The leaks of Android 13 do not stop, and at this rate Google will be able to unveil small novelties as it supposedly presents this version in a few months. We already know that you can change the language of each application, transfer content with a “touch”, or the expected notification permission will be released. Well, now a novelty is leaked that will surely be very well received by gamers.
It seems that mobiles and tablets that arrive from the factory with Android 13, and surely some of the current Google Pixels as soon as they are updated, will receive additional power when loading games. And it seems that Google is implementing some kind of “Turbo Boost” in its operating system for mobile devices.
Extra power to load games
Mishaal Rahman, senior technical writer at Esper, made a significant discovery in the Android source code (AOSP) before Google made it private. This is a new API dedicated to loading games on Android.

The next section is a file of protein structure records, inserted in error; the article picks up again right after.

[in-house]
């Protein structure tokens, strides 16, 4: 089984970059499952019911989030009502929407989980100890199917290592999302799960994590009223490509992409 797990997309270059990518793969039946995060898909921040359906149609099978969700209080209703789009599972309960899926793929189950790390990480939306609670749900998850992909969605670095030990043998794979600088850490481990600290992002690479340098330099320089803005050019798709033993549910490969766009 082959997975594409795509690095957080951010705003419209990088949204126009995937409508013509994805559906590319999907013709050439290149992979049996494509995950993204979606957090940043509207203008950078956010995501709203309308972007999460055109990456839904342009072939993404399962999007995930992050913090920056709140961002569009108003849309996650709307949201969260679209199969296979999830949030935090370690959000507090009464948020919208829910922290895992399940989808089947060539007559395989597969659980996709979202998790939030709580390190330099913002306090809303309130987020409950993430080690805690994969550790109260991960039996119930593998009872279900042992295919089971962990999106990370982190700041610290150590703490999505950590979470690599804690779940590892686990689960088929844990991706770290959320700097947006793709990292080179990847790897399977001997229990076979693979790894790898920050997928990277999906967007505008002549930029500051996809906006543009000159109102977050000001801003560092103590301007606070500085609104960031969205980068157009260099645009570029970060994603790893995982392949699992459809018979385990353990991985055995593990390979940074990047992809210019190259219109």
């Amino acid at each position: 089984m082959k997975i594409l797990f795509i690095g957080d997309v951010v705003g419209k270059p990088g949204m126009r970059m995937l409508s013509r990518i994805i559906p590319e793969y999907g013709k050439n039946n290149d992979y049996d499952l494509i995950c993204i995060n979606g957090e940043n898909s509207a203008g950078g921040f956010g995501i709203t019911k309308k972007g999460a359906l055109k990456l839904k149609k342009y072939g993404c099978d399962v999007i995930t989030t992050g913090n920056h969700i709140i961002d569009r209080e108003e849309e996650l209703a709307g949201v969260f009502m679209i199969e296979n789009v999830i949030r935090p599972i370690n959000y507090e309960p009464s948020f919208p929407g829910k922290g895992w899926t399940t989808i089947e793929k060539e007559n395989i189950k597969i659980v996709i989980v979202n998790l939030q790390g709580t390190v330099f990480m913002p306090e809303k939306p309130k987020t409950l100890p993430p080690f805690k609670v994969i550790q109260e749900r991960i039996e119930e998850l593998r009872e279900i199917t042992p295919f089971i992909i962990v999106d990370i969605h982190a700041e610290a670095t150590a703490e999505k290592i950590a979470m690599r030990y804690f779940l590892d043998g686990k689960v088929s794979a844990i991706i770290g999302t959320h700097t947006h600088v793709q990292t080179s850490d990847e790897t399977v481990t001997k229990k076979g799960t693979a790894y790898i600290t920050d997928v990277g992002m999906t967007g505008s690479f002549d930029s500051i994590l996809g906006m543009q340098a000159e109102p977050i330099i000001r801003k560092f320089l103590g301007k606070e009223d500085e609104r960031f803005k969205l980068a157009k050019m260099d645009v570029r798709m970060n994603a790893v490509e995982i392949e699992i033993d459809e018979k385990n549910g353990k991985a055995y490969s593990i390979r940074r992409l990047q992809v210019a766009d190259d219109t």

Lesson learned: Take screenshots of AOSP code changes, because you never know when Google might make them private.
All I have as proof of this functionality is a screenshot of the tabs I had open before. pic.twitter.com/YngwIOd2LV
— Mishaal Rahman (@MishaalRahman) January 26, 2022
This new API will allow games to report their current status to the operating system. If they report charging, Android will give a boost to power management and the processor to boost speed, thus reducing loading times. Or what amounts to the same, that games will open and load levels faster from Android 13. Then when running the game it will revert to the CPU speed required by the game.
Only devices compatible with a feature called GAME_LOADING which will be implemented at the SoC vendor level in Android 13 will be able to take advantage of this additional power boost when loading games, so it is expected that this novelty will arrive with the new devices that come out of the box with Android 13. Pixel devices may be patched to enable GAME_LOADING feature. For most existing mobiles, they probably won’t be updated, because vendors are not required to update this hardware abstraction layer at the SoC level.
Through | AndroidPolice
In Engadget Android | Android 13: release date, compatible models and everything we know about Google’s new Android 13